Wireless Age, September, 1917, pages 888-891:
" Send  the
Wireless  Men
Guglielmo Marconi


"My  Word  to  the
Amateur  of  America  is:
Begin at Once Some Form
of Military Training"



    Editorial Note: It is a well-known fact that Mr. Marconi has never written a line for publication. The article which follows is based on an exclusive interview which was given to the editor of this magazine in connection with his work as Acting President of the National Amateur Wireless Association, and is published as Mr. Marconi's official statement to the loyal wireless experimenters of the United States.
THE most striking feature of my observations since I have been on this official visit to the United States is the surprising ignorance of your wireless men concerning the conditions in the fighting zone abroad. It has required a readjustment of viewpoint for me to appreciate the fact that so much of the scientific development of the wireless art has been kept secret for military reasons; naturally the United States cannot know of things which to us have seemingly become elementary.
    For example, it appears that American wireless men still look upon a portable set as a novelty; whereas, on the Western front, and particularly in the trenches, portable sets of all types have become indispensable. They vary in appearance from carefully designed equipments in neat containers to a key, coil and crudely manufactured accessories, strapped to a board. There has been no attempt at standardization--we have not had time.
    A second impression, very general among Americans, is that wireless has not been a great factor in the war. In various quarters I have heard it said that you understood wireless was tried in the early months of the fighting and, being found impractical, was virtually abandoned so far as the army is concerned. Nothing could be further from the truth. To illustrate its great importance in modern warfare, I have only to say that with the exception of the first two or three months of the war, wireless has furnished the sole means of communication in the first line of trenches.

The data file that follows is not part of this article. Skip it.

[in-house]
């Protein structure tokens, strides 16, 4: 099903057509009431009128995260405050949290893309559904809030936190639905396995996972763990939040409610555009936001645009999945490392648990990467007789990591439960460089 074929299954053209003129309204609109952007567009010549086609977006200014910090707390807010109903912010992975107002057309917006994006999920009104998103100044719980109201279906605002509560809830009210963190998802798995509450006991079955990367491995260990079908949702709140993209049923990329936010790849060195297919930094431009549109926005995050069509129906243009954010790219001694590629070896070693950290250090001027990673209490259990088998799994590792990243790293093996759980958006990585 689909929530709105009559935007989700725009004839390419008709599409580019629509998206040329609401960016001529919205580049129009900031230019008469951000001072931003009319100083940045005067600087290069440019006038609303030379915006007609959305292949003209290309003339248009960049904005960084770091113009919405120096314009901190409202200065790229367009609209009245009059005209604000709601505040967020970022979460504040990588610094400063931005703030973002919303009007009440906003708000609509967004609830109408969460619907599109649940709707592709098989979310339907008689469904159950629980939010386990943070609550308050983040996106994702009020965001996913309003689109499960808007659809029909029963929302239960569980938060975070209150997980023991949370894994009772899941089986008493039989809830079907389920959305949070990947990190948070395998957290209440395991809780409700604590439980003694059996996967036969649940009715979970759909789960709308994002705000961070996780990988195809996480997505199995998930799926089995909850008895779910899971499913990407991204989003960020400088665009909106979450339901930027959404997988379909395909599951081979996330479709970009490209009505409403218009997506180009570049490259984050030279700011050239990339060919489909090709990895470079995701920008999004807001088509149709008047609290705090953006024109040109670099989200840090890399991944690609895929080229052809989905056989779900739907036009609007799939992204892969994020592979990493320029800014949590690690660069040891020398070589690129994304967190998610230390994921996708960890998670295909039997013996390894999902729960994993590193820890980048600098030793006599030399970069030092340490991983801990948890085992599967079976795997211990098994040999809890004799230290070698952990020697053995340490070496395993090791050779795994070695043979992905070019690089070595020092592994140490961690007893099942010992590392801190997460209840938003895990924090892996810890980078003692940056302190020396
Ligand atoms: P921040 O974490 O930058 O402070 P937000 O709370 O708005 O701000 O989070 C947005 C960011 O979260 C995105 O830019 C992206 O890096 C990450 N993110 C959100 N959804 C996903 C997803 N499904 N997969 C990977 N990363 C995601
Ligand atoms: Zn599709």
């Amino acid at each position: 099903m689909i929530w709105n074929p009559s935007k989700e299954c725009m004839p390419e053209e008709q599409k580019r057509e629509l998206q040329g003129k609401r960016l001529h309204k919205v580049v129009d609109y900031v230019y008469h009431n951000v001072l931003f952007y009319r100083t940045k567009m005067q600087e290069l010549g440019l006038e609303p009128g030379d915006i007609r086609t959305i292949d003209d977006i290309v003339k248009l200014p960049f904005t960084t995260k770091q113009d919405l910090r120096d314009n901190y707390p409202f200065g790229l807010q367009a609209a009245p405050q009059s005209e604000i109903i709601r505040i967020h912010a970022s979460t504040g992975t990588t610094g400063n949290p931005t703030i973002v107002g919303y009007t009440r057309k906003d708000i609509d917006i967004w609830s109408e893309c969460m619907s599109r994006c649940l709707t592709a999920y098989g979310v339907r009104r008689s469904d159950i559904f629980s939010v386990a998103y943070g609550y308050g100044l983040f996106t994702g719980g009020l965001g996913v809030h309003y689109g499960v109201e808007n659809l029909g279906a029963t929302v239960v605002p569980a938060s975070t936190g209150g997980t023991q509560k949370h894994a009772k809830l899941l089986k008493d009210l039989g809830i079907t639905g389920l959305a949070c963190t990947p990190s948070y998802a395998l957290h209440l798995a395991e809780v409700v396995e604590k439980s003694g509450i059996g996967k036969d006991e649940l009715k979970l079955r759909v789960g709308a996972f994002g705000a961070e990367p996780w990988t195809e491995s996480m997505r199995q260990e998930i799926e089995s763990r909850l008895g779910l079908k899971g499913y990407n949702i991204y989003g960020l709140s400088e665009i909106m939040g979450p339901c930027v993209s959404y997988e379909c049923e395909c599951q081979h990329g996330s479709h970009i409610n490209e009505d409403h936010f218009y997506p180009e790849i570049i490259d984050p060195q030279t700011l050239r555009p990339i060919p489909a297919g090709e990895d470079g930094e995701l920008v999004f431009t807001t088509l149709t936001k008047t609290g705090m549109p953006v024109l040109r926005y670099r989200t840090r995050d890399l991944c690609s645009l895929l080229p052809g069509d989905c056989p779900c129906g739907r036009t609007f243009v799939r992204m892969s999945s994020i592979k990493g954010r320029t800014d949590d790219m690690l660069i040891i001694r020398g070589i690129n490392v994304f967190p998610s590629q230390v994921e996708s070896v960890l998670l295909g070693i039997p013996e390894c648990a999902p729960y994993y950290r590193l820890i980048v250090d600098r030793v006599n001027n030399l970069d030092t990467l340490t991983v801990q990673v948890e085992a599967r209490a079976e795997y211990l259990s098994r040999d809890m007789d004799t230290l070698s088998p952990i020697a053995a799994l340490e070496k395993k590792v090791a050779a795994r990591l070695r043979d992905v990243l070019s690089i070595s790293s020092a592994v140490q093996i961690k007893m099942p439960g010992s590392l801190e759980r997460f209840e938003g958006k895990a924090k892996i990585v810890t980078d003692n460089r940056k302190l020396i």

No longer are wire telephones and telegraphs used in the trenches bordering no man's land. We found it impossible to maintain these lines with the constant shelling by high explosives. When you go into a first-line trench to-day, you will find very little else occupying it but the wireless men. These trenches are not filled up with infantry at all times, as the popular conception has it. Unless an engagement is in progress, there will be found only a handful of fighting men with machine guns, distributed in small detachments about every 400 yards, and supported by the ever-present wireless man with his portable set. Through the continued and heavy shelling it is not possible to maintain many troops in these trenches, so until an advance of enemy infantry is observed, the wireless man and a few infantrymen to protect him are in sole possession. With the first observation of an infantry attack, the wireless man gets in action and sends back his call for troops from the supporting trenches. They pour in then through a traverse and the hand-to-hand engagement begins.